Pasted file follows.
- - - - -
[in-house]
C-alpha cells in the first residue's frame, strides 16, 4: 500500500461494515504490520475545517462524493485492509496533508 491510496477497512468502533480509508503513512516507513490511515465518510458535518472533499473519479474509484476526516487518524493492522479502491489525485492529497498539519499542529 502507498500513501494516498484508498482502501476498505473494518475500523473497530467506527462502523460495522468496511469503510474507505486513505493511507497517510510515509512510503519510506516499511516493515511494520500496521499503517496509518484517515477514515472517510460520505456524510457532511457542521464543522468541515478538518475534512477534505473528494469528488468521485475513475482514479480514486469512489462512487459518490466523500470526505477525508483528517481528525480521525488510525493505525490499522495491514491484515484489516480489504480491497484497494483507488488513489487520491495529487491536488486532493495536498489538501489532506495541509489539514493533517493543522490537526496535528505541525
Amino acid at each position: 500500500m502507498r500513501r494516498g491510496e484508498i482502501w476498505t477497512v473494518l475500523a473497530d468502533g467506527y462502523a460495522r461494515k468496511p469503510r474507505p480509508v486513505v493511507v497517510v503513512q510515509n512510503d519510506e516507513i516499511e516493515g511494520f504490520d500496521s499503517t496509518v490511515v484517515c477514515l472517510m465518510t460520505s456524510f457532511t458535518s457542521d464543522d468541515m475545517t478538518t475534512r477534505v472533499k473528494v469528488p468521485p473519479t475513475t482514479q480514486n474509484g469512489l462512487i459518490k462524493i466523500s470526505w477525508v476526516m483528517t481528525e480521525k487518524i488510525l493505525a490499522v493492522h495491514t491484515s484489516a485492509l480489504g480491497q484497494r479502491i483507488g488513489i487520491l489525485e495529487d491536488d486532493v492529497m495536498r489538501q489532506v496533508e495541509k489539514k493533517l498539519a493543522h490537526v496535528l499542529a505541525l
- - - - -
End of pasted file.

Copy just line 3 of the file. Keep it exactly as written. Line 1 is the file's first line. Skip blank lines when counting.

Amino acid at each position: 500500500m502507498r500513501r494516498g491510496e484508498i482502501w476498505t477497512v473494518l475500523a473497530d468502533g467506527y462502523a460495522r461494515k468496511p469503510r474507505p480509508v486513505v493511507v497517510v503513512q510515509n512510503d519510506e516507513i516499511e516493515g511494520f504490520d500496521s499503517t496509518v490511515v484517515c477514515l472517510m465518510t460520505s456524510f457532511t458535518s457542521d464543522d468541515m475545517t478538518t475534512r477534505v472533499k473528494v469528488p468521485p473519479t475513475t482514479q480514486n474509484g469512489l462512487i459518490k462524493i466523500s470526505w477525508v476526516m483528517t481528525e480521525k487518524i488510525l493505525a490499522v493492522h495491514t491484515s484489516a485492509l480489504g480491497q484497494r479502491i483507488g488513489i487520491l489525485e495529487d491536488d486532493v492529497m495536498r489538501q489532506v496533508e495541509k489539514k493533517l498539519a493543522h490537526v496535528l499542529a505541525l